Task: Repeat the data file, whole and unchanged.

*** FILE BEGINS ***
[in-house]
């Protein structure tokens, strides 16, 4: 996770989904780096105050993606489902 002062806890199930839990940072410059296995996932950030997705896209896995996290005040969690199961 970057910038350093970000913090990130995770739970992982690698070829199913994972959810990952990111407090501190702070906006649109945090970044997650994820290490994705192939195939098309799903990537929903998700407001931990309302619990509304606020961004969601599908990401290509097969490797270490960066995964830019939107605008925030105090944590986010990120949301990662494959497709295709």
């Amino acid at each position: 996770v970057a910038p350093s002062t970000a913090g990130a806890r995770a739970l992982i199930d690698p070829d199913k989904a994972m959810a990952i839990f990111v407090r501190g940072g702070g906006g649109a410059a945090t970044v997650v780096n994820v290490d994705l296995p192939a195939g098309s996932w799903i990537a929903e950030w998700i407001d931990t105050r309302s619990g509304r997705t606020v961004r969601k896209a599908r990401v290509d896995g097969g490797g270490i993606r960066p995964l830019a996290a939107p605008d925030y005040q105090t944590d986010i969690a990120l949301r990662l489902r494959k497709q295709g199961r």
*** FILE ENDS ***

[in-house]
């Protein structure tokens, strides 16, 4: 996770989904780096105050993606489902 002062806890199930839990940072410059296995996932950030997705896209896995996290005040969690199961 970057910038350093970000913090990130995770739970992982690698070829199913994972959810990952990111407090501190702070906006649109945090970044997650994820290490994705192939195939098309799903990537929903998700407001931990309302619990509304606020961004969601599908990401290509097969490797270490960066995964830019939107605008925030105090944590986010990120949301990662494959497709295709």
């Amino acid at each position: 996770v970057a910038p350093s002062t970000a913090g990130a806890r995770a739970l992982i199930d690698p070829d199913k989904a994972m959810a990952i839990f990111v407090r501190g940072g702070g906006g649109a410059a945090t970044v997650v780096n994820v290490d994705l296995p192939a195939g098309s996932w799903i990537a929903e950030w998700i407001d931990t105050r309302s619990g509304r997705t606020v961004r969601k896209a599908r990401v290509d896995g097969g490797g270490i993606r960066p995964l830019a996290a939107p605008d925030y005040q105090t944590d986010i969690a990120l949301r990662l489902r494959k497709q295709g199961r």